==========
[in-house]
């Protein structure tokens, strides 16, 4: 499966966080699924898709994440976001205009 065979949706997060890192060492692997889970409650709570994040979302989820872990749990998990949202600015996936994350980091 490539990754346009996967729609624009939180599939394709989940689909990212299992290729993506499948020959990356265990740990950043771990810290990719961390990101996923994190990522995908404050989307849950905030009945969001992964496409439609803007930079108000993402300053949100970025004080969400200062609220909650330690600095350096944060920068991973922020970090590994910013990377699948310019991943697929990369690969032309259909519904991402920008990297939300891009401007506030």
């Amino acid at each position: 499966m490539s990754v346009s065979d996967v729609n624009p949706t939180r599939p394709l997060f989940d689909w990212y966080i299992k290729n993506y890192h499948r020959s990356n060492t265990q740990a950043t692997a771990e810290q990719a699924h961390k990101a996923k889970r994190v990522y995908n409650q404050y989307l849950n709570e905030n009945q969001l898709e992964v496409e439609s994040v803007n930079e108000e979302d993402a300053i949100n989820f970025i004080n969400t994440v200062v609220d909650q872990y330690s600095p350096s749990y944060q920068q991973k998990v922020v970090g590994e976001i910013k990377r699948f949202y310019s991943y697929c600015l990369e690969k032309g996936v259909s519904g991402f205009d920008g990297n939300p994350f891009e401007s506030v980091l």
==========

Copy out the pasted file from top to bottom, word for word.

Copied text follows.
[in-house]
């Protein structure tokens, strides 16, 4: 499966966080699924898709994440976001205009 065979949706997060890192060492692997889970409650709570994040979302989820872990749990998990949202600015996936994350980091 490539990754346009996967729609624009939180599939394709989940689909990212299992290729993506499948020959990356265990740990950043771990810290990719961390990101996923994190990522995908404050989307849950905030009945969001992964496409439609803007930079108000993402300053949100970025004080969400200062609220909650330690600095350096944060920068991973922020970090590994910013990377699948310019991943697929990369690969032309259909519904991402920008990297939300891009401007506030």
């Amino acid at each position: 499966m490539s990754v346009s065979d996967v729609n624009p949706t939180r599939p394709l997060f989940d689909w990212y966080i299992k290729n993506y890192h499948r020959s990356n060492t265990q740990a950043t692997a771990e810290q990719a699924h961390k990101a996923k889970r994190v990522y995908n409650q404050y989307l849950n709570e905030n009945q969001l898709e992964v496409e439609s994040v803007n930079e108000e979302d993402a300053i949100n989820f970025i004080n969400t994440v200062v609220d909650q872990y330690s600095p350096s749990y944060q920068q991973k998990v922020v970090g590994e976001i910013k990377r699948f949202y310019s991943y697929c600015l990369e690969k032309g996936v259909s519904g991402f205009d920008g990297n939300p994350f891009e401007s506030v980091l």